The Legend of Zelda Symphony: Debating the merits of tonight's symphony excursion

Categories: Split Decision

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Catch the Legend of Zelda: Symphony of the Goddesses tonight at Boettcher Concert Hall.
Tonight at Boettcher Concert Hall, Denver will be graced with the four-part Legend of Zelda: Symphony of the Goddesses tour, where audiences will see the legendary Nintendo game soundtrack scored by a collection of classically trained musicians. But is this just another gimmick to get people out to see the symphony, a trite beating of the proverbial dead-horse of millennial post-modernism? Or is it the culmination of a nostalgic generation, paying tribute to the 8-bit fantasies of their youth through a timeless medium? Patrick Rodgers and Josiah M Hesse enter our Split Decision thunderdome to debate the merits of tonight's symphony.

The original Legend of Zelda's 8-bit quest for Tri-Force ate up a lot of hours of my childhood; hours which I wouldn't have rather spent playing sports, reading books or otherwise bettering myself. Of the tens of thousands of pieces of music I've heard over the course of my life, the game's theme music is one of a select few that I can recall at a moment's notice. It holds a special place in my heart, but that doesn't mean I'm shelling out almost a hundred bucks for me and a date to listen to video game music as performed by professional musicians.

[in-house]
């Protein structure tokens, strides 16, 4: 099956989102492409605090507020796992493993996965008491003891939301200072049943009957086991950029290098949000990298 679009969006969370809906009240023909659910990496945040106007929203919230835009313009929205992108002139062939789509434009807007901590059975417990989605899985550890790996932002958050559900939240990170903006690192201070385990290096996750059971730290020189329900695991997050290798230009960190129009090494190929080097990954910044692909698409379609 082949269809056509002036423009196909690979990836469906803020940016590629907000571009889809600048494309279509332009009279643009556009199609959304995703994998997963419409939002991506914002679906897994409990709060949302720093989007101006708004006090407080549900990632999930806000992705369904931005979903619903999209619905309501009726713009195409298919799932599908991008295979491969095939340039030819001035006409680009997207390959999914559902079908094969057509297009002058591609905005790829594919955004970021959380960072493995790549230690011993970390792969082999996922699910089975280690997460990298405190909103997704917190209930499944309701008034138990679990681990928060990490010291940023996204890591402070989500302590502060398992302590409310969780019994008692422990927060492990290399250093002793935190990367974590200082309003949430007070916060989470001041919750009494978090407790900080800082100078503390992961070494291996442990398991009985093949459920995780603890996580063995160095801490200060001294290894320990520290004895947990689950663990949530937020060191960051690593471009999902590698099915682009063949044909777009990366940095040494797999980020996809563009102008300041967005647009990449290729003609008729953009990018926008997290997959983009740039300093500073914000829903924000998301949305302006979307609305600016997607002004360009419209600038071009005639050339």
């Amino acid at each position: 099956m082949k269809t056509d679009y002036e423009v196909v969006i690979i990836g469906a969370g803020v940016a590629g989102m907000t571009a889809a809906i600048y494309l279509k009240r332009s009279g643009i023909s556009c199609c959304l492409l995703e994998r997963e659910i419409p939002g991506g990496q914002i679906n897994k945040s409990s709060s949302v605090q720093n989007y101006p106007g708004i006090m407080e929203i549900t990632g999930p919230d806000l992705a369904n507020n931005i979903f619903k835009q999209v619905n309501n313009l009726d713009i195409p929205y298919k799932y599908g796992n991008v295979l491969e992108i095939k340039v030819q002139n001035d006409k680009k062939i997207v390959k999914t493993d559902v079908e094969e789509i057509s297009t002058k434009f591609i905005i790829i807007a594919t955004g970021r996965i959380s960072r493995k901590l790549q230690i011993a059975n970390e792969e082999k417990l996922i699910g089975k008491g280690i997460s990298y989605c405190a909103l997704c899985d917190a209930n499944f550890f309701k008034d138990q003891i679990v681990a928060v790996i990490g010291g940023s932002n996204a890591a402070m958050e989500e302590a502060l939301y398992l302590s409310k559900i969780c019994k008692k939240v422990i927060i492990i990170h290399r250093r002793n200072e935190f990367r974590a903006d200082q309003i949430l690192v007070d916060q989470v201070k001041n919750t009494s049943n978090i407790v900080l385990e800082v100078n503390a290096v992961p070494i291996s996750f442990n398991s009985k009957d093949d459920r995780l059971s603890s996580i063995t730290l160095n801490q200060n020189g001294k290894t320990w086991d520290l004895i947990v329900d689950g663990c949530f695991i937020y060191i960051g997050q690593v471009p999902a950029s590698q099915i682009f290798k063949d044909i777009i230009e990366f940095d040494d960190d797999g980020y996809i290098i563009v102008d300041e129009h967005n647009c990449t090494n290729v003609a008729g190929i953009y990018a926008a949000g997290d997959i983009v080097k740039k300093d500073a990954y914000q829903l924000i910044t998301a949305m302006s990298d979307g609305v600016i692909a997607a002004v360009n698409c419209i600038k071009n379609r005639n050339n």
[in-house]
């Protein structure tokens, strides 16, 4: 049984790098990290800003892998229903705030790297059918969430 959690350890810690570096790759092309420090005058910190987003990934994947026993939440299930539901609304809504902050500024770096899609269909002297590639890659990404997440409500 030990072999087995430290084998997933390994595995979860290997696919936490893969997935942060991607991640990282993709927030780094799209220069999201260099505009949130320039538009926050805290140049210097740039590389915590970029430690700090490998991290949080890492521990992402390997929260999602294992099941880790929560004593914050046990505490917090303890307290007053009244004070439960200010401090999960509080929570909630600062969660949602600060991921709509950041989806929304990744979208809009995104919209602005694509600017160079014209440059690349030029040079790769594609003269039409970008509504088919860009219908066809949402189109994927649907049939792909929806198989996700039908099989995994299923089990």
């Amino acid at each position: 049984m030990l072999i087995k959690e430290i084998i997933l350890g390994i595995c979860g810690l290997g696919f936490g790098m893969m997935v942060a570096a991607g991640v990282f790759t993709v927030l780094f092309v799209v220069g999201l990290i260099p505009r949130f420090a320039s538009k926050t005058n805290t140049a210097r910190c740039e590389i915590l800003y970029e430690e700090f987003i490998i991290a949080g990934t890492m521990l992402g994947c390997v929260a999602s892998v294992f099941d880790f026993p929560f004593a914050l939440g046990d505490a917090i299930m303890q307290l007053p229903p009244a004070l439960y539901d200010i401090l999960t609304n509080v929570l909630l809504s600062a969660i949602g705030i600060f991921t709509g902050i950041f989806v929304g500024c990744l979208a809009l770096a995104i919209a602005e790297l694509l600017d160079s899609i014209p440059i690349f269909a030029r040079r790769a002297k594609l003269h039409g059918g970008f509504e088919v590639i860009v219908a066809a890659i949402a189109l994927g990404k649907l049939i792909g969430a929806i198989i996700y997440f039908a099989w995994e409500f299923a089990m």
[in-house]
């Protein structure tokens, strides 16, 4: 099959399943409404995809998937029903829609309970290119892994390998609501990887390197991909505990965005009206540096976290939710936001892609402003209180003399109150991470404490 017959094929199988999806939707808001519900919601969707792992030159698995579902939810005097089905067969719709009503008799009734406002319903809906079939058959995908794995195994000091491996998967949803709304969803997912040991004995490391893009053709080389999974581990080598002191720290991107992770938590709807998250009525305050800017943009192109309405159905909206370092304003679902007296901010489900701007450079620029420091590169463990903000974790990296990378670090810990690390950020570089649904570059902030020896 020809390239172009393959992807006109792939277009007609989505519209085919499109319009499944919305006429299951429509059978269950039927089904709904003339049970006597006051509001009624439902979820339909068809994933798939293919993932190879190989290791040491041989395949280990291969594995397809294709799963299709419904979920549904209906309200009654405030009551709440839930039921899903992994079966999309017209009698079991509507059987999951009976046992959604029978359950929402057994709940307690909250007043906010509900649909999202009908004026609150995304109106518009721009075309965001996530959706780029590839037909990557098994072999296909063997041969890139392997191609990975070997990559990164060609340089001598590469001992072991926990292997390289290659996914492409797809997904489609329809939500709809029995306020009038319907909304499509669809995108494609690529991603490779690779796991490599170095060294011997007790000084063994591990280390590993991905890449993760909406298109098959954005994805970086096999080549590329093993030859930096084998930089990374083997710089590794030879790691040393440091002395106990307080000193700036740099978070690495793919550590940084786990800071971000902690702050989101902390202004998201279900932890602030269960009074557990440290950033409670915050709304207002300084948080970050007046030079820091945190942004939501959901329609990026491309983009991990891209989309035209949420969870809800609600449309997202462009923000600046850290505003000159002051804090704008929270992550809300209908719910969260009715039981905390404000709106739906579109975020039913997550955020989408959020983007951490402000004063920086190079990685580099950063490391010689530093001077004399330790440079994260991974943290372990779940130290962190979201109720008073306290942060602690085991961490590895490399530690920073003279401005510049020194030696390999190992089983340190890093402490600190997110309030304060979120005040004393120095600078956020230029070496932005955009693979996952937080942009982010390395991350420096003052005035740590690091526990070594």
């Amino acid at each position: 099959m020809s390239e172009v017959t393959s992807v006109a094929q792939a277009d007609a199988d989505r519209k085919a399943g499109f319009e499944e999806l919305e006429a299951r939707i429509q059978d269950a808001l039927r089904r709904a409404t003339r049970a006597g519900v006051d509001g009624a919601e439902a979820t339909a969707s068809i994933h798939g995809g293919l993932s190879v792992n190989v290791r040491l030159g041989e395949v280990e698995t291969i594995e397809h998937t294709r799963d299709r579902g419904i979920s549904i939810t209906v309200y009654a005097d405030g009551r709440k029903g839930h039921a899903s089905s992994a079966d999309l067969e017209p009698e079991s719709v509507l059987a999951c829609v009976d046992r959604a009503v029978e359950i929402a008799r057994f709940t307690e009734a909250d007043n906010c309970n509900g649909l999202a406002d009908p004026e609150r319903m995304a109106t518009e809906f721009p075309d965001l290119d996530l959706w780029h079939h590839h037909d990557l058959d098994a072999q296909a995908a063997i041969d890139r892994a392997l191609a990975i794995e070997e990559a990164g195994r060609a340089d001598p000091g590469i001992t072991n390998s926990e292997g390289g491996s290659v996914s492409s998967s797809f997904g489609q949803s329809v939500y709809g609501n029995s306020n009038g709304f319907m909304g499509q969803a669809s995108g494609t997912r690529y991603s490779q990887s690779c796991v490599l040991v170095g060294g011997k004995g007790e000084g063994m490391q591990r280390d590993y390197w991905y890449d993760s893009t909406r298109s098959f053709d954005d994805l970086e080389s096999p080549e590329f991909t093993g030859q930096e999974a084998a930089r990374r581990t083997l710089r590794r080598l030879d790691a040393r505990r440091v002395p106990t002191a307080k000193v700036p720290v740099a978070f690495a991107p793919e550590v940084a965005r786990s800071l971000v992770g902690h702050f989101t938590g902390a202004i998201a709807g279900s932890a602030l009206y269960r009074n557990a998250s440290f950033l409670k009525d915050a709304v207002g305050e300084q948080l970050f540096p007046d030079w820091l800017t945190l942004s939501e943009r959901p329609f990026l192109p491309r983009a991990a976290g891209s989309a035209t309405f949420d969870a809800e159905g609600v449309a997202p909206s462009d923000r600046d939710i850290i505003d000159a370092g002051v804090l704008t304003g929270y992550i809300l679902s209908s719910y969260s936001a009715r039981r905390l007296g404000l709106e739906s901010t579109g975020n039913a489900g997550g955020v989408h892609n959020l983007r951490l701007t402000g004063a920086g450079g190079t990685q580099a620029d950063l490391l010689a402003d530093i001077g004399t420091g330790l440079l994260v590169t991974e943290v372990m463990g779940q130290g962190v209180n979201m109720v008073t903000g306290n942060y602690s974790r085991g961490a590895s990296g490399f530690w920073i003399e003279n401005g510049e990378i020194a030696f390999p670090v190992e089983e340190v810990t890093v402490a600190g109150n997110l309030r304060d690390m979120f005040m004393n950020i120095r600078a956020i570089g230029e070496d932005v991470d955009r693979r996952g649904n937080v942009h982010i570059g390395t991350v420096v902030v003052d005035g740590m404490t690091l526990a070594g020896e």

Video games are the new movies. Over the past few decades, they've expanded from arcades into our homes (just like movies went from theaters to VCRs to instant streaming), grown loyal audiences and spawned their own cultural niche, including gamer-centric magazines, retail outlets and merchandising. Games have big budgets, celebrity voice talent and marketing budgets, but at the end of the day, does that justify deconstructing one aspect of the Zelda franchise to capitalize on nostalgia?

What's next a live dramatic interpretation of Mario Bros. on Broadway? Or maybe the novelization of Donkey Kong? It's bad enough that Hollywood can't figure out how to make an original film worth watching - that we're subjected to this perpetual cycle of creative incest where everything showing on the big screen is a poorly done remake of something else (and actually just a vehicle for product placement). Are there really only two or three good scripts written per year? Doubtful. The problem is a fear to tread on the unknown waters of real creativity.

Are there no composers of interesting music in the world today? People whose lives have been dedicated to the study of music theory, who've endured the rigors of formal education, and who now compose music for to be performed simply for listening purposes (as opposed to dancing, per se)? In the name of developing and elevating our collective culture shouldn't we be using the opportunity to present live music to do more than just re-hash melodies that already have an audience of millions?

We could do better. We could be finding ways to support the great musical talents our time by presenting their creations to audiences -- rather than forcing all of them to either make pop music or write commercial jingles. But that would require risk taking, and in the highly commercialized world of cultural arts production there's little room for error when it comes to making ends meet. Better to play it safe and sell nostalgia.